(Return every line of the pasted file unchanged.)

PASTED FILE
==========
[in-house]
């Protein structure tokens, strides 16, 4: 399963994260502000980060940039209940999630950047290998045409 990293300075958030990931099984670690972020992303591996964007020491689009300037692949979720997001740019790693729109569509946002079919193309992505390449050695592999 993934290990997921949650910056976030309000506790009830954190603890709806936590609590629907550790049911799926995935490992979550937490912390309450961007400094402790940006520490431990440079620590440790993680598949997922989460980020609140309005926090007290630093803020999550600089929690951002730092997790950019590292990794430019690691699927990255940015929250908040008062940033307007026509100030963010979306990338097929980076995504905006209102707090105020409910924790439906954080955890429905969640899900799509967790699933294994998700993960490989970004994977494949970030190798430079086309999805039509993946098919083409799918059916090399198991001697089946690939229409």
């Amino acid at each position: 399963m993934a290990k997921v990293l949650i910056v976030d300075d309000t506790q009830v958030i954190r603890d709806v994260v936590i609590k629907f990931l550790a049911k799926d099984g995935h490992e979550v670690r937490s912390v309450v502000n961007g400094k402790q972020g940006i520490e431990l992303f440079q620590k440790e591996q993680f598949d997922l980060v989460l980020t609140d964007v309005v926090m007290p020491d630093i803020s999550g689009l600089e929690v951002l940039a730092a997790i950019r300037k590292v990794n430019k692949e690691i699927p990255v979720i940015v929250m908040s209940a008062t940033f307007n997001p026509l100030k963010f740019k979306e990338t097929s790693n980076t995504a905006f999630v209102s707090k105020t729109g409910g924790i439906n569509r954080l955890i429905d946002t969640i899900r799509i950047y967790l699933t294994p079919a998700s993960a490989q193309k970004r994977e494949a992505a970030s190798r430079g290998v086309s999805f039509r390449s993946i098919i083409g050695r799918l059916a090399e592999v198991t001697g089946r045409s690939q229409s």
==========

[in-house]
């Protein structure tokens, strides 16, 4: 399963994260502000980060940039209940999630950047290998045409 990293300075958030990931099984670690972020992303591996964007020491689009300037692949979720997001740019790693729109569509946002079919193309992505390449050695592999 993934290990997921949650910056976030309000506790009830954190603890709806936590609590629907550790049911799926995935490992979550937490912390309450961007400094402790940006520490431990440079620590440790993680598949997922989460980020609140309005926090007290630093803020999550600089929690951002730092997790950019590292990794430019690691699927990255940015929250908040008062940033307007026509100030963010979306990338097929980076995504905006209102707090105020409910924790439906954080955890429905969640899900799509967790699933294994998700993960490989970004994977494949970030190798430079086309999805039509993946098919083409799918059916090399198991001697089946690939229409």
């Amino acid at each position: 399963m993934a290990k997921v990293l949650i910056v976030d300075d309000t506790q009830v958030i954190r603890d709806v994260v936590i609590k629907f990931l550790a049911k799926d099984g995935h490992e979550v670690r937490s912390v309450v502000n961007g400094k402790q972020g940006i520490e431990l992303f440079q620590k440790e591996q993680f598949d997922l980060v989460l980020t609140d964007v309005v926090m007290p020491d630093i803020s999550g689009l600089e929690v951002l940039a730092a997790i950019r300037k590292v990794n430019k692949e690691i699927p990255v979720i940015v929250m908040s209940a008062t940033f307007n997001p026509l100030k963010f740019k979306e990338t097929s790693n980076t995504a905006f999630v209102s707090k105020t729109g409910g924790i439906n569509r954080l955890i429905d946002t969640i899900r799509i950047y967790l699933t294994p079919a998700s993960a490989q193309k970004r994977e494949a992505a970030s190798r430079g290998v086309s999805f039509r390449s993946i098919i083409g050695r799918l059916a090399e592999v198991t001697g089946r045409s690939q229409s």